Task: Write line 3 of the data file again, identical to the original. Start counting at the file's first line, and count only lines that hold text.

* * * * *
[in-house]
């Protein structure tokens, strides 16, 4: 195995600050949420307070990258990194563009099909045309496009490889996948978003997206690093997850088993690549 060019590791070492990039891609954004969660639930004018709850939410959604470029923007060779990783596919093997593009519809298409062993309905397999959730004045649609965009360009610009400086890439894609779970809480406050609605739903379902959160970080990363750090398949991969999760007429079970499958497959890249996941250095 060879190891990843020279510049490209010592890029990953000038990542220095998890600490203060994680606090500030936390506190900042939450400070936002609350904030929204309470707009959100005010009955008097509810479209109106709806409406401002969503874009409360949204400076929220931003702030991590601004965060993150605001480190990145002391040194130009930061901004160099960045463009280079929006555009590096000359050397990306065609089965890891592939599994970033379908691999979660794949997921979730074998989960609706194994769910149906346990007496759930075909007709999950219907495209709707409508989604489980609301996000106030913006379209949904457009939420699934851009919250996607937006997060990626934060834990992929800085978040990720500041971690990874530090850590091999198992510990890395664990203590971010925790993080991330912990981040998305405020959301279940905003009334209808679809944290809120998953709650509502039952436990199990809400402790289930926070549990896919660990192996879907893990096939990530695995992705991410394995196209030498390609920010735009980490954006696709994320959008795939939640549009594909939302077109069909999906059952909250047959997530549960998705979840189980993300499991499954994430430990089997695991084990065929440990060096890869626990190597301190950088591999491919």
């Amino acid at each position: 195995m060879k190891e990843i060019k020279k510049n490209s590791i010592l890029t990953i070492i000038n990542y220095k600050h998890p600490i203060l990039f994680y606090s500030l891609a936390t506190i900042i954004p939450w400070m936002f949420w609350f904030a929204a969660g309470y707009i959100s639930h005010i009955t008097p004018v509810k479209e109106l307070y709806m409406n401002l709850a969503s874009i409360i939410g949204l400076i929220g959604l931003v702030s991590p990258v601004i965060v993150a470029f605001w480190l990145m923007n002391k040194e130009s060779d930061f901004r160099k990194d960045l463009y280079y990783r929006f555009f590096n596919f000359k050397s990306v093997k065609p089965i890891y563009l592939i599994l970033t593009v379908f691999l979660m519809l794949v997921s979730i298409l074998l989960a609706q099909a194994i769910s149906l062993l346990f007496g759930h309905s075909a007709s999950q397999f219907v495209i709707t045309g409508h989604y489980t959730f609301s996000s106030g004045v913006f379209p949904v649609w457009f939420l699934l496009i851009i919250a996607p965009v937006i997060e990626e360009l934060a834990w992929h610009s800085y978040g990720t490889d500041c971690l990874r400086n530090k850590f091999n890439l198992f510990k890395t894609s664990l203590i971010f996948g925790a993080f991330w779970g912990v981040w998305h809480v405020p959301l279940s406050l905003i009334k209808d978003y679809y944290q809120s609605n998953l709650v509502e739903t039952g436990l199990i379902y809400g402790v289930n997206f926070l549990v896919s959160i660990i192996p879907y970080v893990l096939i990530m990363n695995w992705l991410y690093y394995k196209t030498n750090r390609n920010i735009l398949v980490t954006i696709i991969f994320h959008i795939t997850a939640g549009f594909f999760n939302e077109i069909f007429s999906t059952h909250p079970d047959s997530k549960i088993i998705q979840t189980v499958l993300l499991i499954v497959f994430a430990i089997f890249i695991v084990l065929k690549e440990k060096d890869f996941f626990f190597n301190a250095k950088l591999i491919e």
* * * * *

């Amino acid at each position: 195995m060879k190891e990843i060019k020279k510049n490209s590791i010592l890029t990953i070492i000038n990542y220095k600050h998890p600490i203060l990039f994680y606090s500030l891609a936390t506190i900042i954004p939450w400070m936002f949420w609350f904030a929204a969660g309470y707009i959100s639930h005010i009955t008097p004018v509810k479209e109106l307070y709806m409406n401002l709850a969503s874009i409360i939410g949204l400076i929220g959604l931003v702030s991590p990258v601004i965060v993150a470029f605001w480190l990145m923007n002391k040194e130009s060779d930061f901004r160099k990194d960045l463009y280079y990783r929006f555009f590096n596919f000359k050397s990306v093997k065609p089965i890891y563009l592939i599994l970033t593009v379908f691999l979660m519809l794949v997921s979730i298409l074998l989960a609706q099909a194994i769910s149906l062993l346990f007496g759930h309905s075909a007709s999950q397999f219907v495209i709707t045309g409508h989604y489980t959730f609301s996000s106030g004045v913006f379209p949904v649609w457009f939420l699934l496009i851009i919250a996607p965009v937006i997060e990626e360009l934060a834990w992929h610009s800085y978040g990720t490889d500041c971690l990874r400086n530090k850590f091999n890439l198992f510990k890395t894609s664990l203590i971010f996948g925790a993080f991330w779970g912990v981040w998305h809480v405020p959301l279940s406050l905003i009334k209808d978003y679809y944290q809120s609605n998953l709650v509502e739903t039952g436990l199990i379902y809400g402790v289930n997206f926070l549990v896919s959160i660990i192996p879907y970080v893990l096939i990530m990363n695995w992705l991410y690093y394995k196209t030498n750090r390609n920010i735009l398949v980490t954006i696709i991969f994320h959008i795939t997850a939640g549009f594909f999760n939302e077109i069909f007429s999906t059952h909250p079970d047959s997530k549960i088993i998705q979840t189980v499958l993300l499991i499954v497959f994430a430990i089997f890249i695991v084990l065929k690549e440990k060096d890869f996941f626990f190597n301190a250095k950088l591999i491919e």